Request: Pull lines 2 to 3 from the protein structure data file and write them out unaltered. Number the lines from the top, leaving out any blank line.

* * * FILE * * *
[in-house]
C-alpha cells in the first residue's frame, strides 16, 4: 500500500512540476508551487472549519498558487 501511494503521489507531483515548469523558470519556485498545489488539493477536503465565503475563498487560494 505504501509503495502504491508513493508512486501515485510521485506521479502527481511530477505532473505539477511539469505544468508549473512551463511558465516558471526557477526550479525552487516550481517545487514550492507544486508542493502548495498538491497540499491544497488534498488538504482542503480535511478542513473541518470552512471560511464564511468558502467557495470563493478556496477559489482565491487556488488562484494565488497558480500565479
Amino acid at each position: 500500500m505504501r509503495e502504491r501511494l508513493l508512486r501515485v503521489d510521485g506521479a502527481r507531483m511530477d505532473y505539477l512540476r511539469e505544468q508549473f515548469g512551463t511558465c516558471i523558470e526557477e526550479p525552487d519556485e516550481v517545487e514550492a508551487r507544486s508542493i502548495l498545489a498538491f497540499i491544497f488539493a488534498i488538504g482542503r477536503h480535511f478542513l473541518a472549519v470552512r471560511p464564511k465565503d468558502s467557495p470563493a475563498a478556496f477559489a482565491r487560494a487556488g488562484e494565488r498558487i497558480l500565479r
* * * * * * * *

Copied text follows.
C-alpha cells in the first residue's frame, strides 16, 4: 500500500512540476508551487472549519498558487 501511494503521489507531483515548469523558470519556485498545489488539493477536503465565503475563498487560494 505504501509503495502504491508513493508512486501515485510521485506521479502527481511530477505532473505539477511539469505544468508549473512551463511558465516558471526557477526550479525552487516550481517545487514550492507544486508542493502548495498538491497540499491544497488534498488538504482542503480535511478542513473541518470552512471560511464564511468558502467557495470563493478556496477559489482565491487556488488562484494565488497558480500565479
Amino acid at each position: 500500500m505504501r509503495e502504491r501511494l508513493l508512486r501515485v503521489d510521485g506521479a502527481r507531483m511530477d505532473y505539477l512540476r511539469e505544468q508549473f515548469g512551463t511558465c516558471i523558470e526557477e526550479p525552487d519556485e516550481v517545487e514550492a508551487r507544486s508542493i502548495l498545489a498538491f497540499i491544497f488539493a488534498i488538504g482542503r477536503h480535511f478542513l473541518a472549519v470552512r471560511p464564511k465565503d468558502s467557495p470563493a475563498a478556496f477559489a482565491r487560494a487556488g488562484e494565488r498558487i497558480l500565479r